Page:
Mary Byron

The 1993 murder of Louisville resident Mary Byron prompted two local tech entrepreneurs to create a victim notification system, which today is being used by nearly all U.S. state governments. While the technology still forms the basis for Appriss, the company has grown to 650 employees and has diversified to tackle other data-based challenges in fields as varied as retail fraud and opioid addiction.

Michael Davis and Yung Nguyen had been working for a Louisville company in 1993 and for months after work had discussed in local watering holes, restaurants and in the basement of Nguyen’s home to how to create a business model based on their combined expertise on technology, computers and telephony.

Davis said the duo was trying to figure out how to use computer telephony to solve a problem. While widespread use of the Internet and mobile phones was still years away, banks increasingly were installing technology that allowed customers to use their home phones to retrieve account data.

The co-workers watched a newscast one evening that changed their lives and sparked an idea that would bring peace of mind to millions of victims of violence and their families.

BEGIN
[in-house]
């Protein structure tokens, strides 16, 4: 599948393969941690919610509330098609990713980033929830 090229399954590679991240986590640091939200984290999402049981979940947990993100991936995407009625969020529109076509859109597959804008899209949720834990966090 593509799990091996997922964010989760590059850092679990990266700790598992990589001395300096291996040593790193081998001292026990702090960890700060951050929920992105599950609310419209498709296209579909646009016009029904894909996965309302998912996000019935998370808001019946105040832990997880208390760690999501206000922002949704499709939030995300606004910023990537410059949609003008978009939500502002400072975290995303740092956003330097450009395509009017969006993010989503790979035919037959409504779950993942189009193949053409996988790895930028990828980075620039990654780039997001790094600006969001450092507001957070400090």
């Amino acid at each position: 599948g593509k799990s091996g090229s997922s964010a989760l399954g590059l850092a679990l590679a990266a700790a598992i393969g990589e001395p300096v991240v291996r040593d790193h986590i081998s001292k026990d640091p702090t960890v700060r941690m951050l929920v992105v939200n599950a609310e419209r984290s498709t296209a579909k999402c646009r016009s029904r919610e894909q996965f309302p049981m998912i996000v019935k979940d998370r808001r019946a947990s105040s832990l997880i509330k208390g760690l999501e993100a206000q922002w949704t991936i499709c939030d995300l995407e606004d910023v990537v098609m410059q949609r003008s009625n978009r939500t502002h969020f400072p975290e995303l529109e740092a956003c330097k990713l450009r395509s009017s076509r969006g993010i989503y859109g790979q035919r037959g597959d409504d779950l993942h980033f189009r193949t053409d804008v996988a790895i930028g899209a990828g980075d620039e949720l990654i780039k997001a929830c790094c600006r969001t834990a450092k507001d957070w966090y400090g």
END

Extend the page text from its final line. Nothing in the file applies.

On Dec. 6, 1993, Louisville resident Mary Byron left her job at a hair salon in Mall St. Matthews, got in her car and turned the ignition. As Byron waited for the vehicle to get warm, her ex-boyfriend Donovan Harris approached her and, after a brief exchange, raised a 9mm pistol and fired seven bullets into her chest and head, killing her. It was Byron’s 21st birthday.

Harris had been jailed related to an assault on Byron, but was released on bail — though Byron and her family had no way to know.

On that newscast, local law enforcement officials and Byron’s mother, Pat, suggested that if the family had known of Harris’ release, they could have taken steps to prevent the murder.

Davis and Nguyen had their Eureka moment.


Michael Davis

Sitting at his office at 10401 Linn Station Road, Davis recently told Insider that at the heart of the problem lay an inability to obtain or provide available information: Authorities had a record of Harris’ release, but no easy way to provide the information to Byron, nor did Byron have an easy way to obtain the information.

Davis and Nguyen thought computers and telephones could solve the problem. Davis approached Jefferson County Judge/Executive Dave Armstrong and learned that the county had established a task force to solve the problem. The entrepreneurs began meeting with the task force to understand the nuances, which were plentiful. People could bond out essentially around the clock, and while the jail had the information, it did not know whom to notify. While the entrepreneurs talked to task force members about automating the flow of information, they thought of what banks were doing: What if they allowed people to call in to retrieve the status of an inmate?